18 months * £354 = £6376 Capital Gain.

 

As this does not reach the tax allowance (2*£11000 for a married couple) then no tax to pay.

 

 

Have I got that right?!

 

 

 

 

 

 

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By johngroganjga
21st Sep 2014 15:11

Your calculation is unorthodox, but you seem to get the right answer but for the impact of the new fact that you now disclose, namely that the property was let for 3 years. Lettings relief will cover the whole of the gain that PPR doesn't. So the gain before the annual allowance is £Nil.

Also you now disclose that the house is owned jointly. Your calculation assumes that they moved in and out of the house together. Is that right?

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Replying to 2003bluecat:
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By MET128
21st Sep 2014 15:21

How would you calculate it?

johngroganjga wrote:
Your calculation is unorthodox, but you seem to get the right answer

 

How would you do it?

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By MET128
21st Sep 2014 15:16

yes

 

moved out together and into a new house 3 years ago. Then rented out the old house....

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By MET128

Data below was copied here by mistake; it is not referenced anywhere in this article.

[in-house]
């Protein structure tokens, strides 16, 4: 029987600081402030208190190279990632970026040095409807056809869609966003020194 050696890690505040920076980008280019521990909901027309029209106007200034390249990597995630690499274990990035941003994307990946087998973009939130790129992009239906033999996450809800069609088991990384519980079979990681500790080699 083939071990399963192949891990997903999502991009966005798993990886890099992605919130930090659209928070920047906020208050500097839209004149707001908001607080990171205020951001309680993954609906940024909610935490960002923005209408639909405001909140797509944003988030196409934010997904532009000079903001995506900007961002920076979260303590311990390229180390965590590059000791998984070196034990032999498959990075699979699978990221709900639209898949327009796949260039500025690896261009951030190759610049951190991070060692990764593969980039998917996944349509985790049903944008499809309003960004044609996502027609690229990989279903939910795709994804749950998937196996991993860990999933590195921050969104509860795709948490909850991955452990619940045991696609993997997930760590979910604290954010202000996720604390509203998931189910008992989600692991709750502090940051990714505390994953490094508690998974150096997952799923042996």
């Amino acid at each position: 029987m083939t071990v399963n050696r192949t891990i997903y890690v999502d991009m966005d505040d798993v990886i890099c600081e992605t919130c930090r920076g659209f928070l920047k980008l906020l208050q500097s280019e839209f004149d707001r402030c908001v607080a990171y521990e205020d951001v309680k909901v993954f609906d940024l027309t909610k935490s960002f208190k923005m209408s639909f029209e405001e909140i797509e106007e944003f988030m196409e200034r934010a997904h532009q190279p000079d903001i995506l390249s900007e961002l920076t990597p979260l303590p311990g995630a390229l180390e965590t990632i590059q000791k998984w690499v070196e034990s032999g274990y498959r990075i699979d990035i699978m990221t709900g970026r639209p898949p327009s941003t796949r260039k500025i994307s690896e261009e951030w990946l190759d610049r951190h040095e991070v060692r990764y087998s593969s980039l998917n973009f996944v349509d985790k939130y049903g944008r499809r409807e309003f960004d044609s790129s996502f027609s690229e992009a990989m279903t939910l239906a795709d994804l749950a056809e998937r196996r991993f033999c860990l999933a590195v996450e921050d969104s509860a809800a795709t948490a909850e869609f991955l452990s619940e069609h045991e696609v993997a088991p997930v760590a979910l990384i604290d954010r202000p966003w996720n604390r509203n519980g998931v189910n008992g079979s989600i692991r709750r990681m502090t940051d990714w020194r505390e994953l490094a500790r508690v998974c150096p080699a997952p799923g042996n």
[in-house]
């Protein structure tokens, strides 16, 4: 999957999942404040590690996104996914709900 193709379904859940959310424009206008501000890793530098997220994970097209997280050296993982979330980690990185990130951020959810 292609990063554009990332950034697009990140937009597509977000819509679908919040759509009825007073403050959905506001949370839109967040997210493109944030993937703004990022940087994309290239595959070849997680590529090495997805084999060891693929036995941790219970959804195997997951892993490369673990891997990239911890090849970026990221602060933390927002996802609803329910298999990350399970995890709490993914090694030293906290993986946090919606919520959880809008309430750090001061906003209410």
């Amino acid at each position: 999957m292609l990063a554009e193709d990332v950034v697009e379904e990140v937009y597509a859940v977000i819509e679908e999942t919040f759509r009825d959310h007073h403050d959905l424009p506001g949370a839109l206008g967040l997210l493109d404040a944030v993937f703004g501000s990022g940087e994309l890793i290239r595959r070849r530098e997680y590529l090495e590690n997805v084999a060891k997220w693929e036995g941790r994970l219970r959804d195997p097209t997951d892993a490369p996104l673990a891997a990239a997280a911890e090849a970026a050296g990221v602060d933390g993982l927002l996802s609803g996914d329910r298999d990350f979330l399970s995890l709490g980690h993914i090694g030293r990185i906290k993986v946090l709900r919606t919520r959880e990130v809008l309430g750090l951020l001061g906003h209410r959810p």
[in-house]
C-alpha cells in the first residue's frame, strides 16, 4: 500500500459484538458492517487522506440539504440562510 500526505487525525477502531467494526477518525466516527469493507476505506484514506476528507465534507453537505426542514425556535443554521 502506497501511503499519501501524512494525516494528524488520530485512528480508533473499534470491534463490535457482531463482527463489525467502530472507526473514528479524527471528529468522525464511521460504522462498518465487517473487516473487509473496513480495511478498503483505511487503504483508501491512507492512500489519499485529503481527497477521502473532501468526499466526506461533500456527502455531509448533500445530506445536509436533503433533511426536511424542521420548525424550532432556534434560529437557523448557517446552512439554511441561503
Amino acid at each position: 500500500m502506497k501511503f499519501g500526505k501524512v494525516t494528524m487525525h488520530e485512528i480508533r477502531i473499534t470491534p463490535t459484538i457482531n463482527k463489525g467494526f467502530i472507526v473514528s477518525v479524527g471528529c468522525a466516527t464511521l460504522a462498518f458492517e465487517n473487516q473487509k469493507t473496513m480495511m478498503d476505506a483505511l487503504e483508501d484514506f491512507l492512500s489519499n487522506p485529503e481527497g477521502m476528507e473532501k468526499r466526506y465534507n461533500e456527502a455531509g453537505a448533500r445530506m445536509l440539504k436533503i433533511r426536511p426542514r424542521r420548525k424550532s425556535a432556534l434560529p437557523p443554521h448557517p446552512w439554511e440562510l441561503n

21st Sep 2014 15:20

if there is no tax to pay

 

do you still need to declare it in any way to the inland revenue?

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By johngroganjga
21st Sep 2014 16:41

The orthodox way is to calculate the total gain then deduct the reliefs. You calculate the the taxable gain after the reliefs from scratch.

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By MET128
21st Sep 2014 19:33

surely

 

 

the reliefs are taken off after you have worked out the taxable amount? 

 

 

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By johngroganjga
21st Sep 2014 20:28

No of course that's not right. Because if the reliefs were not deducted before the taxable amount was arrived at deducting them would be a waste of time.

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By MET128
21st Sep 2014 20:39

do you mean like this?

 

 

it would give a different answer...

 

 

Sale Value £160,000